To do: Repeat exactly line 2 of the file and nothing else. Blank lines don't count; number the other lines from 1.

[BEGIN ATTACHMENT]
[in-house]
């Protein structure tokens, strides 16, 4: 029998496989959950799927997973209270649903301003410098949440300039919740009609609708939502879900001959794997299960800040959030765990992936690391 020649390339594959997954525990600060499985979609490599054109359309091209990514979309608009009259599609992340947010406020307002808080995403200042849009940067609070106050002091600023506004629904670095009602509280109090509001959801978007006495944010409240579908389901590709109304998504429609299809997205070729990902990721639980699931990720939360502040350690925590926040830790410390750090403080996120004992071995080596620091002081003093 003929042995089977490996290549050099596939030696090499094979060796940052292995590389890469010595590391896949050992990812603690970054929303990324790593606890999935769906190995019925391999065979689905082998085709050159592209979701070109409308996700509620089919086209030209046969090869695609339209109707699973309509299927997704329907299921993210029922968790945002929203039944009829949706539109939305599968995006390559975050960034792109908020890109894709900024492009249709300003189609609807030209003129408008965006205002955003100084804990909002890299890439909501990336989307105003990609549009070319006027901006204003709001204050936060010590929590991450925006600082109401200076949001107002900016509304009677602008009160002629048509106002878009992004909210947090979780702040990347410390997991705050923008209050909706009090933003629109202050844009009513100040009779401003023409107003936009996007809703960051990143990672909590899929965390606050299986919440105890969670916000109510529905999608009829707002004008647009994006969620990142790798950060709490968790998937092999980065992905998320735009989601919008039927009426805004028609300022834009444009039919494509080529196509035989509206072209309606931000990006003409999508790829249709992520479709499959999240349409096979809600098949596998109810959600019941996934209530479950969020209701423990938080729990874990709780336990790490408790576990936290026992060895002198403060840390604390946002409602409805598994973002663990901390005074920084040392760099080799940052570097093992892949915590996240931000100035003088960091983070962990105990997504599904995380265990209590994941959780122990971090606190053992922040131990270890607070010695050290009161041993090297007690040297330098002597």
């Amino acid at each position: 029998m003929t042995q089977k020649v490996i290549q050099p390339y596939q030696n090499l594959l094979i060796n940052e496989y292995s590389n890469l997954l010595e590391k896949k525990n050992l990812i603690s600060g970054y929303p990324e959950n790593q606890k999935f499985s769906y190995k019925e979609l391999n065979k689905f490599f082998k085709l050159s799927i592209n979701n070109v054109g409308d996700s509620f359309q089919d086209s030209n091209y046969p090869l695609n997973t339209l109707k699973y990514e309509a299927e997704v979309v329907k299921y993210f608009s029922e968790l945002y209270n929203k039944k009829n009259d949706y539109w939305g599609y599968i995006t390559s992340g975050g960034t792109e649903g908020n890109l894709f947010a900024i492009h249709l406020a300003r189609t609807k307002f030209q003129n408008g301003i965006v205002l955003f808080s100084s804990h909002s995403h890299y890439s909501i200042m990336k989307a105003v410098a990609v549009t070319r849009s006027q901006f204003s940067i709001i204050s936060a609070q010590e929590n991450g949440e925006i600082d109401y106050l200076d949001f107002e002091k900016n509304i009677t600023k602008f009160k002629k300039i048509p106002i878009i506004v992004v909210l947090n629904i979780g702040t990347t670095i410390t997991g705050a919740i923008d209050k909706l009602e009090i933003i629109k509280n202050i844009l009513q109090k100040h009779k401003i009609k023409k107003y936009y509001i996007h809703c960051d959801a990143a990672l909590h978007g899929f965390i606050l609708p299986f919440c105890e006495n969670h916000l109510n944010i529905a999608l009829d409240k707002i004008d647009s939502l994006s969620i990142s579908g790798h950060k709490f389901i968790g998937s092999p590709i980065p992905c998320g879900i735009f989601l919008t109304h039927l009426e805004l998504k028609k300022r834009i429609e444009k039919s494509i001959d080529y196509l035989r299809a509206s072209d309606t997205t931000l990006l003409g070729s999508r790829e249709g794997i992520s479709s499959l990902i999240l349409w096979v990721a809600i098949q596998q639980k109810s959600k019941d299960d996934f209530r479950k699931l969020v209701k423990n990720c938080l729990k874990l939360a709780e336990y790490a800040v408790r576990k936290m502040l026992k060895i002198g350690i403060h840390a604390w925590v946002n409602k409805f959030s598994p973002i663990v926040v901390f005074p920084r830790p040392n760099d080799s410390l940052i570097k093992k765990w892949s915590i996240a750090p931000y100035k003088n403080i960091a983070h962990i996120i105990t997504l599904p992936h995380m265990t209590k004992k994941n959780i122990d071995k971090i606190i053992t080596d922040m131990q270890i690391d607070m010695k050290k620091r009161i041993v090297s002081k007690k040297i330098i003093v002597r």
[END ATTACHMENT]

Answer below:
């Protein structure tokens, strides 16, 4: 029998496989959950799927997973209270649903301003410098949440300039919740009609609708939502879900001959794997299960800040959030765990992936690391 020649390339594959997954525990600060499985979609490599054109359309091209990514979309608009009259599609992340947010406020307002808080995403200042849009940067609070106050002091600023506004629904670095009602509280109090509001959801978007006495944010409240579908389901590709109304998504429609299809997205070729990902990721639980699931990720939360502040350690925590926040830790410390750090403080996120004992071995080596620091002081003093 003929042995089977490996290549050099596939030696090499094979060796940052292995590389890469010595590391896949050992990812603690970054929303990324790593606890999935769906190995019925391999065979689905082998085709050159592209979701070109409308996700509620089919086209030209046969090869695609339209109707699973309509299927997704329907299921993210029922968790945002929203039944009829949706539109939305599968995006390559975050960034792109908020890109894709900024492009249709300003189609609807030209003129408008965006205002955003100084804990909002890299890439909501990336989307105003990609549009070319006027901006204003709001204050936060010590929590991450925006600082109401200076949001107002900016509304009677602008009160002629048509106002878009992004909210947090979780702040990347410390997991705050923008209050909706009090933003629109202050844009009513100040009779401003023409107003936009996007809703960051990143990672909590899929965390606050299986919440105890969670916000109510529905999608009829707002004008647009994006969620990142790798950060709490968790998937092999980065992905998320735009989601919008039927009426805004028609300022834009444009039919494509080529196509035989509206072209309606931000990006003409999508790829249709992520479709499959999240349409096979809600098949596998109810959600019941996934209530479950969020209701423990938080729990874990709780336990790490408790576990936290026992060895002198403060840390604390946002409602409805598994973002663990901390005074920084040392760099080799940052570097093992892949915590996240931000100035003088960091983070962990105990997504599904995380265990209590994941959780122990971090606190053992922040131990270890607070010695050290009161041993090297007690040297330098002597």